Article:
I’ve heard of several new plastics that make excellent metal replacements. But concrete? That’s a first for me. A hydrogen-rich polymer loaded with boron actually can replace concrete as neutron-shielding material in nuclear power plants or nuclear submarines. The new Quadrant EPP material is currently available in machinable 1-inch x 48-inch x 96-inch plates. Borotron HD050 is a high-density polyethylene (HDPE) enhanced with 5 percent elemental boron to provide extra shielding against neutron radiation. The combination of boron within a matrix of HDPE, a naturally hydrogen-rich material, targets nuclear shielding applications. Hydrogen-rich materials attenuate neutrons extremely well and boron has an affinity for absorbing thermalized neutrons. Potential uses include shielding for radiation therapy rooms, where the product in plate form is integrated into the wall structure. Other application areas include nuclear research centers, nuclear power plants, power generation areas in nuclear submarines, production areas for nuclear detection devices and the equipment itself, and spacecraft exposed to radiation. Borotron HD050 plate is lighter than some other neutron shielding materials such as concrete, and easier to work with in construction than other options including water. The formulation was engineered by Quadrant Engineering Plastic Products (Quadrant EPP).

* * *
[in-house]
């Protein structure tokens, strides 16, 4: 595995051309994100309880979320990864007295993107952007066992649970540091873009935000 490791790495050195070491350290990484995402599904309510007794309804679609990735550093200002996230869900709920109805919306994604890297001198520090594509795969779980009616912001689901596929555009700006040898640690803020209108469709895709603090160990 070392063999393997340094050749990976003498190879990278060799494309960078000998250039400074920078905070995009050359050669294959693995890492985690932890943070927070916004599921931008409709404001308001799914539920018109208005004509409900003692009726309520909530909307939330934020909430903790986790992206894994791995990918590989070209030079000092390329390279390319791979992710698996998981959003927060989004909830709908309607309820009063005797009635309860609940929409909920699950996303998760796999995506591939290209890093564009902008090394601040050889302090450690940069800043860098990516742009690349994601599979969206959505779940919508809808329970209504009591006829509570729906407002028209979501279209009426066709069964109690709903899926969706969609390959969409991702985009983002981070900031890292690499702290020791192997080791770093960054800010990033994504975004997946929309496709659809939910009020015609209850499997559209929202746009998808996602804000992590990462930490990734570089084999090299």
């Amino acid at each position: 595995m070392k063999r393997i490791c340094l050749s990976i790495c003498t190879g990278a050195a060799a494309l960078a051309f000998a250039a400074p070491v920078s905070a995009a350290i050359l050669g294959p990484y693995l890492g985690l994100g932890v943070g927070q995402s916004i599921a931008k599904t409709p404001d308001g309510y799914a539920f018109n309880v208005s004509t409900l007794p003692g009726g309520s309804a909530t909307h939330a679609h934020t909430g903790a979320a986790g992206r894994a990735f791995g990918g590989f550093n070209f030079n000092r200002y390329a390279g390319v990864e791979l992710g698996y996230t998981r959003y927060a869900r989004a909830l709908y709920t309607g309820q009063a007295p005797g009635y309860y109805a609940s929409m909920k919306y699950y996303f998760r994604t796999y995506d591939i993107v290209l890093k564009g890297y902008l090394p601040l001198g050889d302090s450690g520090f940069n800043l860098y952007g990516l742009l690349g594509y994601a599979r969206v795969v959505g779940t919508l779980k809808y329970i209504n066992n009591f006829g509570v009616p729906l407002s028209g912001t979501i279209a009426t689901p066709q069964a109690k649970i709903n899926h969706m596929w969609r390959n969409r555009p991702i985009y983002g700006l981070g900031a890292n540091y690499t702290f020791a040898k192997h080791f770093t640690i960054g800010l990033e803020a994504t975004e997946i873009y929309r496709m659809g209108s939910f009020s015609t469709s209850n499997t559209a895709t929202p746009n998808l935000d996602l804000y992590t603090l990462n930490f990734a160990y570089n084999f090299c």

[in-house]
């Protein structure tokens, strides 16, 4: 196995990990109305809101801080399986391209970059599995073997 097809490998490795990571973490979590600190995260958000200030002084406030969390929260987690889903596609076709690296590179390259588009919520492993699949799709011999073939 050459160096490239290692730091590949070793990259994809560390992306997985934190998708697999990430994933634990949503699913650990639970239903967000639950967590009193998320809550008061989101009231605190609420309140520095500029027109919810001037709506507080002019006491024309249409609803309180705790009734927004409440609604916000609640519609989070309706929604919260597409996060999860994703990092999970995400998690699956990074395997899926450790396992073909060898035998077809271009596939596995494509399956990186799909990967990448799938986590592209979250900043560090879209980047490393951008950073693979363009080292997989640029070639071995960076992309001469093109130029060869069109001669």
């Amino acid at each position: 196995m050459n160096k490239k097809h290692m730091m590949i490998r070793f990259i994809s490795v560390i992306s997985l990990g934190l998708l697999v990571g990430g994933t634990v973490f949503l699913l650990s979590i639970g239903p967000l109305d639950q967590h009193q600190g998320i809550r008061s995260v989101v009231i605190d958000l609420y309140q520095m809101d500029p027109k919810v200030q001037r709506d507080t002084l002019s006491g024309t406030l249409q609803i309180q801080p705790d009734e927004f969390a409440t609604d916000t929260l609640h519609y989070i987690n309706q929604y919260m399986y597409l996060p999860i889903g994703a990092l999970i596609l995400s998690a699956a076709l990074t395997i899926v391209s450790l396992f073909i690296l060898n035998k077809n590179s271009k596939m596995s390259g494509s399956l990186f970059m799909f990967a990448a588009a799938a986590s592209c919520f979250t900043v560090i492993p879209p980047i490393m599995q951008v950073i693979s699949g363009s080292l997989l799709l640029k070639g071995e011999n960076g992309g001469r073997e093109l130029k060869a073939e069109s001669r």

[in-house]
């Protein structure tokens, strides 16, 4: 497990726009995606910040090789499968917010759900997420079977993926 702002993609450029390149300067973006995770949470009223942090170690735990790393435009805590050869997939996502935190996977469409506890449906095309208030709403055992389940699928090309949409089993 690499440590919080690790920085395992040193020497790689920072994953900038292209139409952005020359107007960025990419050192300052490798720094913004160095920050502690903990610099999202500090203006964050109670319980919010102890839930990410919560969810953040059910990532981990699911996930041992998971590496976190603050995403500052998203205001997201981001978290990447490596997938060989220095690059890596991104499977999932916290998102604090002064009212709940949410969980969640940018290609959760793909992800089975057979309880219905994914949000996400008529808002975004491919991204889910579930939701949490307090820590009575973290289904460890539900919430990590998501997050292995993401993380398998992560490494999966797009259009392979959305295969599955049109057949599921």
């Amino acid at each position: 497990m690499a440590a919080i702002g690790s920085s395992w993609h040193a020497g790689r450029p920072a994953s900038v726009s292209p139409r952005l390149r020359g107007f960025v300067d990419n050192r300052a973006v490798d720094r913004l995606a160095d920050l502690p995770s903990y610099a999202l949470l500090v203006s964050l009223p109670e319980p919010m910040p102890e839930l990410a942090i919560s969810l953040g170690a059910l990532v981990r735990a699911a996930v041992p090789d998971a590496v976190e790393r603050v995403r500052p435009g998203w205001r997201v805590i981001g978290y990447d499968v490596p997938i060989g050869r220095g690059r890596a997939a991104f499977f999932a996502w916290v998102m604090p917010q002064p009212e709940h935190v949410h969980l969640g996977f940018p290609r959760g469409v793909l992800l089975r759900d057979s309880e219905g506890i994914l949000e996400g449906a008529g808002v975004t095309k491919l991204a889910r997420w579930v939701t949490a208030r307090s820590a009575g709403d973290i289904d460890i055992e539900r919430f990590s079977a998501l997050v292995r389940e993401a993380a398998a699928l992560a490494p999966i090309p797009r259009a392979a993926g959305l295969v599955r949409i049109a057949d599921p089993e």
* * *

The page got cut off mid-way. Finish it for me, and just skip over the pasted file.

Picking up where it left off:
Dow Chemical and several other companies have launched a program in Omaha, Neb. to divert about 36 tons of plastics from landfills in its first phase, and convert it into energy used for cement production.
A make-your-own Star Wars Sith Lightsaber hilt is heftier and better-looking than most others out there, according to its maker, Sean Charlesworth. You can 3D print it from free source files, and there's even a hardware kit available -- not free -- so you can build one just in time for Halloween.
Some next-generation bio-based materials are superior in performance to their petro-based counterparts, but also face some commercial challenges. This is especially true of certain biopolymers, adhesives, coatings, and advanced materials.
Cars and other vehicles, as well as electronics and medical devices, continue to lead the use cases for the new plastics products we've been seeing, as engineers design products for tougher environments.
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